PNF and Movement 2021; 19(3): 331-340
https://doi.org/10.21598/JKPNFA.2021.19.3.331
Analysis of Body Composition and Functional Physical Performance in Urban-Dwelling Elderly Women with or without Obesity
Seung-Jun Choi, Ph.D.
Department of Sport and Health Sciences, Kyungsung University
Correspondence to: Seung-Jun Choi (choisj@ks.ac.kr)
Received: October 27, 2021; Revised: November 7, 2021; Accepted: November 9, 2021; Published online: December 31, 2021.
© Korea Proprioceptive Neuromuscular Facilitation Association. All rights reserved.

This is an Open Access article distributed under the terms of the Creative Commons Attribution Non-Commercial License (http://creativecommons.org/licenses/by-nc/3.0) which permits unrestricted non-commercial use, distribution, and reproduction in any medium, provided the original work is properly cited.
Abstract
Purpose: The purpose of this study was to investigate the differences in body composition, upper and lower limb muscle strength, and functional physical ability in urban-dwelling elderly women with or without obesity.
Methods: All study participants were assigned to the normal weight group (n=8, BMI<25) and the obesity group (n=7, BMI>25) based on their obesity rate. Anthropometric measurement was conducted and body composition was measured. For the upper and lower limb strength, grip strength and maximal isometric knee extension and flexion were evaluated by a dynamometer. The senior fitness test was performed to measure functional ability. Data analysis was conducted by the independent t-test and the alpha level was set at 0.05.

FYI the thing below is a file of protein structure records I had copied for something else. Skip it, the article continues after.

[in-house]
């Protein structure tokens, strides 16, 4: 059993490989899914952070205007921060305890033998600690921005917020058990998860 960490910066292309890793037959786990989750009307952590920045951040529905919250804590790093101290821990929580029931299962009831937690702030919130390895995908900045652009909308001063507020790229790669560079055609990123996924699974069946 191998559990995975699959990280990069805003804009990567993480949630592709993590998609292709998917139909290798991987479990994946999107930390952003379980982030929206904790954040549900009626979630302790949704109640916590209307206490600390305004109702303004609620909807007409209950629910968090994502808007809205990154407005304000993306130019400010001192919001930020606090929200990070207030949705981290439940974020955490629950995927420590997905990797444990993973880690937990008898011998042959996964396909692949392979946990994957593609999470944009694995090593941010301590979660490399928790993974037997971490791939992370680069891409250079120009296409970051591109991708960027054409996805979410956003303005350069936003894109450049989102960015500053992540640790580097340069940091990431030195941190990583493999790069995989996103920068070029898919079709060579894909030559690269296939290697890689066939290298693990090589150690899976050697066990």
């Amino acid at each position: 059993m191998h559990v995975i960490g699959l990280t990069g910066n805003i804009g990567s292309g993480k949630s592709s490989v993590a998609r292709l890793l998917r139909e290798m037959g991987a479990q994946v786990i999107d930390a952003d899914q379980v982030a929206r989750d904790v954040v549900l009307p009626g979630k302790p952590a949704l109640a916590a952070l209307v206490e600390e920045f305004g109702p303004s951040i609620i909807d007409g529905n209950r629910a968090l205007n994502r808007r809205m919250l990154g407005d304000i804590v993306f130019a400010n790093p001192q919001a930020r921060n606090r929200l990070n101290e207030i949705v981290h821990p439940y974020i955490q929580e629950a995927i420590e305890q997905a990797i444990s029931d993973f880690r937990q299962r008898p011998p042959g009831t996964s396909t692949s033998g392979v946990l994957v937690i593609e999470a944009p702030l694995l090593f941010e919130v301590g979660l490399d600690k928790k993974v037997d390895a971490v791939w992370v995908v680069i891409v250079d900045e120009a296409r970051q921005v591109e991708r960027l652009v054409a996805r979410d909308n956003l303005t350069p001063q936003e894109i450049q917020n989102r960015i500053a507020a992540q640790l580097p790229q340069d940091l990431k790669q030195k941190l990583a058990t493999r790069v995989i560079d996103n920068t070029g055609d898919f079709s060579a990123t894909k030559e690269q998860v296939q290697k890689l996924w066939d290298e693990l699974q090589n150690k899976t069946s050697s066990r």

Results: The waist, hips, and thighs of obese elderly women were thicker than those of normal-weight elderly women. This physical difference resulted from body fat mass, not muscle mass. Despite a similar level of limb muscle mass between the two groups, the upper limb grip strength was higher (24.00% for left, 19.95% for right) in the normal-weight women than the obese women (p<0.05), but otherwise there was no difference in maximal knee flexion or extension isometric strength. Functional physical ability showed no difference in a 30-second chair sit and stand test and a six-minute walk test, but a 30-second arm-curl (11.00% for left, 14.81% for right), back stretch (8.54cm for left, 8.99cm for right), chair sit and reach (9.22cm for left, 6.24cm for right), and 2.44 meter round trip walk (0.62 sec, 9.39%) were faster in performance for normal-weight elderly women than obese elderly women (p<0.05).
Conclusion: Taken together, despite similar levels of upper and lower extremity muscle mass, normal-weight elderly women showed higher performance in upper limb strength, flexibility, and agility than obese elderly women, but there was no difference in lower extremity functional muscle strength and cardiopulmonary endurance.
Keywords: Obesity, Elderly, Strength, Senior fitness test


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